- Student Conservation Association: Student Conservation Association’s mission is to build the next generation of conservation leaders and inspire lifelong stewardship of the environment and communities by engaging young people in hands-on service to the land. Since 1957, more than 75,000 young people have joined the ranks of SCA and have provided more than 28 million hours of hands-on service yielding immediate and lasting effects on our environment. Program positions last from eight weeks to 12 months, and summer internships organized with partner agencies generally last three months.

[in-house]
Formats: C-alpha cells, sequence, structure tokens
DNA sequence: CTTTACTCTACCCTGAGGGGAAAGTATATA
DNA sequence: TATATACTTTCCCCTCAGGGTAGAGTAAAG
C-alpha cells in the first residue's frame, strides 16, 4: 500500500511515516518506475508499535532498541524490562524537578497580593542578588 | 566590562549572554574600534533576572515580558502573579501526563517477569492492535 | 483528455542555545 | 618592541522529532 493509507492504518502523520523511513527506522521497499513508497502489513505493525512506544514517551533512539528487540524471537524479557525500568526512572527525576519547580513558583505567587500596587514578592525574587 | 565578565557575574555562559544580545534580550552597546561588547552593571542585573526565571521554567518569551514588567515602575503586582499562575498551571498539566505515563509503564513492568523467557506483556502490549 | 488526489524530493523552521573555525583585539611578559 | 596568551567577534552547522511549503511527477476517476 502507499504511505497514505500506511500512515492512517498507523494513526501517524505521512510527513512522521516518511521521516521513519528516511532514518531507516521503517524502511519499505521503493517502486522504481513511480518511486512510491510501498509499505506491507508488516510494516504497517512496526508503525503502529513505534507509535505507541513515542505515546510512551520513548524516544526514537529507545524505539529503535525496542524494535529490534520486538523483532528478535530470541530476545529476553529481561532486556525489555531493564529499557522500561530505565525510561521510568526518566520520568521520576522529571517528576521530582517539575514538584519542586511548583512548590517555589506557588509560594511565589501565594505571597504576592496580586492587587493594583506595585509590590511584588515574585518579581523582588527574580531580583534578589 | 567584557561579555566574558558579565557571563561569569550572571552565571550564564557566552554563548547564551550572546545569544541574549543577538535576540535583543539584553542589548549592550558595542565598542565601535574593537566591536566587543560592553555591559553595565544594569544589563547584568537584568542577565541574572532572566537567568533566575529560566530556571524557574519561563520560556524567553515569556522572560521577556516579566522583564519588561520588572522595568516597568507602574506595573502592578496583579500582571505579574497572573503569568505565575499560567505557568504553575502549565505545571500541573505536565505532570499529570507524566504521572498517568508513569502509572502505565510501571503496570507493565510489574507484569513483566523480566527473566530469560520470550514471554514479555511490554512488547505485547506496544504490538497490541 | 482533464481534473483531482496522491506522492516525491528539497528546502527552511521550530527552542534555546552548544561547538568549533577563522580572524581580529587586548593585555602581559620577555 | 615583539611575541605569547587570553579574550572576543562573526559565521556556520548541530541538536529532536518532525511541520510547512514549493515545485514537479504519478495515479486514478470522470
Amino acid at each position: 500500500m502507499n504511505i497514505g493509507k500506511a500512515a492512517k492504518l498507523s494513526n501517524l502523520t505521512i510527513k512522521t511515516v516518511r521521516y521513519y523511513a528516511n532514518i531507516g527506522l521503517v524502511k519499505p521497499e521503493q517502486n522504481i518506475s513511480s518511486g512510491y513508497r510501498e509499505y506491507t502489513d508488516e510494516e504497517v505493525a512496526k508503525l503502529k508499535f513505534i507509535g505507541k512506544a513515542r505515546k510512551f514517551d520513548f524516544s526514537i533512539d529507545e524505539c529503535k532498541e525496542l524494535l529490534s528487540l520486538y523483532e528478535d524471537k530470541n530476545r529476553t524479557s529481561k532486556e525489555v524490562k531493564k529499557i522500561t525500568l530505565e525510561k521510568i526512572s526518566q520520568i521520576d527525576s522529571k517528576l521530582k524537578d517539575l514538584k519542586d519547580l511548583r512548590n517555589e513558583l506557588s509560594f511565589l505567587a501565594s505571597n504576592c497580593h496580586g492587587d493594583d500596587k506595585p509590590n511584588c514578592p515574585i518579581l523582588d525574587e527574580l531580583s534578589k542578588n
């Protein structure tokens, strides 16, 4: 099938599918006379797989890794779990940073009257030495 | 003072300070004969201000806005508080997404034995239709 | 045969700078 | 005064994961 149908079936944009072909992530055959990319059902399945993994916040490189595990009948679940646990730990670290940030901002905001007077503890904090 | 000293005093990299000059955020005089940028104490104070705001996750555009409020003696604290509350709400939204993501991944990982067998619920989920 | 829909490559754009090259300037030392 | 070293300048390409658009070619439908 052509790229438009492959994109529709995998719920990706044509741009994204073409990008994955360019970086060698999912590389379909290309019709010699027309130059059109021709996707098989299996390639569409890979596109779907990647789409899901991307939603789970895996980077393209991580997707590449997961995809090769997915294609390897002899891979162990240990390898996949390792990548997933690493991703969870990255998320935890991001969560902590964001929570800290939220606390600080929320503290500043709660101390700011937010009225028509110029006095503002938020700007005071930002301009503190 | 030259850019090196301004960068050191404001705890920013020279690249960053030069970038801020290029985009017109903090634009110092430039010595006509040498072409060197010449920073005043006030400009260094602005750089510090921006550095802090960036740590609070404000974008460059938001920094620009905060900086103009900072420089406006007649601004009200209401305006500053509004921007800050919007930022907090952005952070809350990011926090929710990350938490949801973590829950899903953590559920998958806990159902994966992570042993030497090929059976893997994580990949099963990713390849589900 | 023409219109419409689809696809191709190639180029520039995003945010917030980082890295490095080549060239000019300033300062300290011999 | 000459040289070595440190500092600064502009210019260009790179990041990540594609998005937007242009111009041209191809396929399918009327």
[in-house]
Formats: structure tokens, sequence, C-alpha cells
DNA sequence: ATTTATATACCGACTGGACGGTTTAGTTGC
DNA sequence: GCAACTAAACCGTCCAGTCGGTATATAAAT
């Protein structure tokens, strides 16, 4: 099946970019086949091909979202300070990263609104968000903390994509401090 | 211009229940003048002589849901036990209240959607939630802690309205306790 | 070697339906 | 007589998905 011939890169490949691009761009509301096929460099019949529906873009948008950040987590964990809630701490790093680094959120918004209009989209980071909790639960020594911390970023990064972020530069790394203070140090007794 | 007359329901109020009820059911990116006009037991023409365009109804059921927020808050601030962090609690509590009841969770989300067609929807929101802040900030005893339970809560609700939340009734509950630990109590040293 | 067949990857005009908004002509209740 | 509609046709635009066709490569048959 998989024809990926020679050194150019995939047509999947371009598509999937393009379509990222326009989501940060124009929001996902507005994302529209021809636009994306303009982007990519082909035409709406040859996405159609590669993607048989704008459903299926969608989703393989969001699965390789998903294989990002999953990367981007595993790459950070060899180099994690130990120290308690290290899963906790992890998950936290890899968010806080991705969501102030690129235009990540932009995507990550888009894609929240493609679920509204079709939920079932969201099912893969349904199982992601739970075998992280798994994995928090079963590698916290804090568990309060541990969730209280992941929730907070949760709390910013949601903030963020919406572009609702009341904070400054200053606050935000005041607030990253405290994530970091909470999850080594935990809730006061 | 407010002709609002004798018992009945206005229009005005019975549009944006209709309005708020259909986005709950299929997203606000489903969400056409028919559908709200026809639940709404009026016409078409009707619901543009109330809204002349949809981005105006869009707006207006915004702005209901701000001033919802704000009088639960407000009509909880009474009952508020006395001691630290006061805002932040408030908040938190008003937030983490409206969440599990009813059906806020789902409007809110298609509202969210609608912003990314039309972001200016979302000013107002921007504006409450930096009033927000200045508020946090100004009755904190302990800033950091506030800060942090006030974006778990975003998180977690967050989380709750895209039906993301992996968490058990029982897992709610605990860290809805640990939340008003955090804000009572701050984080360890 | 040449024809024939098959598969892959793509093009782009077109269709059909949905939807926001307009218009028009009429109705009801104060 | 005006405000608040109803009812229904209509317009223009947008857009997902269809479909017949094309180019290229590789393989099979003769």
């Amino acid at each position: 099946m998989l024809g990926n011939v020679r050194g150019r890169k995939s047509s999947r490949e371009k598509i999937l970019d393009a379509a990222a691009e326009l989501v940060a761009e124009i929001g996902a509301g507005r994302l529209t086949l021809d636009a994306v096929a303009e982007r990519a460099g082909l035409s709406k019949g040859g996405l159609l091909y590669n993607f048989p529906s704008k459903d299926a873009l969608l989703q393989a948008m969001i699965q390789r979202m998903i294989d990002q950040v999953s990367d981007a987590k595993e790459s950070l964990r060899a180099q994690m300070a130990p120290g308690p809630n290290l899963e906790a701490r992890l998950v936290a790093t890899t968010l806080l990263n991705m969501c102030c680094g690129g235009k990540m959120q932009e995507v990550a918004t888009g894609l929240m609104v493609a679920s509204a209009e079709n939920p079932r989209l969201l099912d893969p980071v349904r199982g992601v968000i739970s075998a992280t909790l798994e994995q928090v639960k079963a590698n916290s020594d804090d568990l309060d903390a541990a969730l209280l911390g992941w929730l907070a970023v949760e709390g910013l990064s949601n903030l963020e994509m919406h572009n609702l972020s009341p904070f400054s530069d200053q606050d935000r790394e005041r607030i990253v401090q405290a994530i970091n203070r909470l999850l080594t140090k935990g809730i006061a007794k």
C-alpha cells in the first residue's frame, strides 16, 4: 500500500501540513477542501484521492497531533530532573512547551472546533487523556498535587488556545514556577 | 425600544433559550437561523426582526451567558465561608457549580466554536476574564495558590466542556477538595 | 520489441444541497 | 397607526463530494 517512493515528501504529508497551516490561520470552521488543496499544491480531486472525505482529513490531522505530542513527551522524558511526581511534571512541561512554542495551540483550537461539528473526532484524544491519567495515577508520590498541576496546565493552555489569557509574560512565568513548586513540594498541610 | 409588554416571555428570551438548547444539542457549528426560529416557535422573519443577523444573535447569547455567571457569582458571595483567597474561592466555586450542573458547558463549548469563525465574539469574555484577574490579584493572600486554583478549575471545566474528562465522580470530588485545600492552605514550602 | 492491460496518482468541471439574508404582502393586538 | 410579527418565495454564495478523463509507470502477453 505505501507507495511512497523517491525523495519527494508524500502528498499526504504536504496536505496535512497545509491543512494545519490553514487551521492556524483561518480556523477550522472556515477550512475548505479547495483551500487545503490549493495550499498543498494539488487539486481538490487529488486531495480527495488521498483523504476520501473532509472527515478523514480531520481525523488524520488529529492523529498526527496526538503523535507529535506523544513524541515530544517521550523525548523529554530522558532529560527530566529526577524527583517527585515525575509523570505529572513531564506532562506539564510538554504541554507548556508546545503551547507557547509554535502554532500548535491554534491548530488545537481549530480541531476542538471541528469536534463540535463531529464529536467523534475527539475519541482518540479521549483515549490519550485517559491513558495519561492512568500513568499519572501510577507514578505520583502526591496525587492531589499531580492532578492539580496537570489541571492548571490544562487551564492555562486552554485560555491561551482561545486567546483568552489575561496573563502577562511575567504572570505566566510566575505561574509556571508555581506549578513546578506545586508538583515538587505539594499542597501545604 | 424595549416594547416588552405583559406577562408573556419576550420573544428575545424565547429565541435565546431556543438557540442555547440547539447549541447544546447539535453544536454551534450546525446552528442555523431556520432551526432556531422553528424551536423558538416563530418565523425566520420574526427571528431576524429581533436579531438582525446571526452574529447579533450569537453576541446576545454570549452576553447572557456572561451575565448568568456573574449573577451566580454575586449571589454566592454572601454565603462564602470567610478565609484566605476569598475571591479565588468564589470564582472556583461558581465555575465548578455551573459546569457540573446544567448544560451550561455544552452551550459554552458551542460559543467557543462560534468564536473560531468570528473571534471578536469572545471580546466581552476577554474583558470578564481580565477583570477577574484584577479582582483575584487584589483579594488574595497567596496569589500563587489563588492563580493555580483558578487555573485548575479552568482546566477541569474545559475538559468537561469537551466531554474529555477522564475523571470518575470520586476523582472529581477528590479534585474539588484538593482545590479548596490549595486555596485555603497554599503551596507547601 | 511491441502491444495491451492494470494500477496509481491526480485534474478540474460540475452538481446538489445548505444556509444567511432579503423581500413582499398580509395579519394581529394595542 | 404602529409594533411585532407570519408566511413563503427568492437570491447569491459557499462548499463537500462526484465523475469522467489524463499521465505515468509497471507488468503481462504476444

- Green Corps: The mission of Green Corps is to train organizers, provide field support for today’s critical environmental campaigns, and graduate activists who possess the skills, temperament and commitment to fight and win tomorrow’s environmental battles. Over the course of a year, Green Corps organizers lead three to five different campaigns in communities across the country. Green Corps has trained and graduated more than 350 organizers who are putting their skills to work with Sierra Club, Greenpeace, Environment America, Food & Water Watch, Rainforest Action Network and other groups on issues ranging from saving our national parks to protecting the Arctic, from solving global warming to reforming our food system.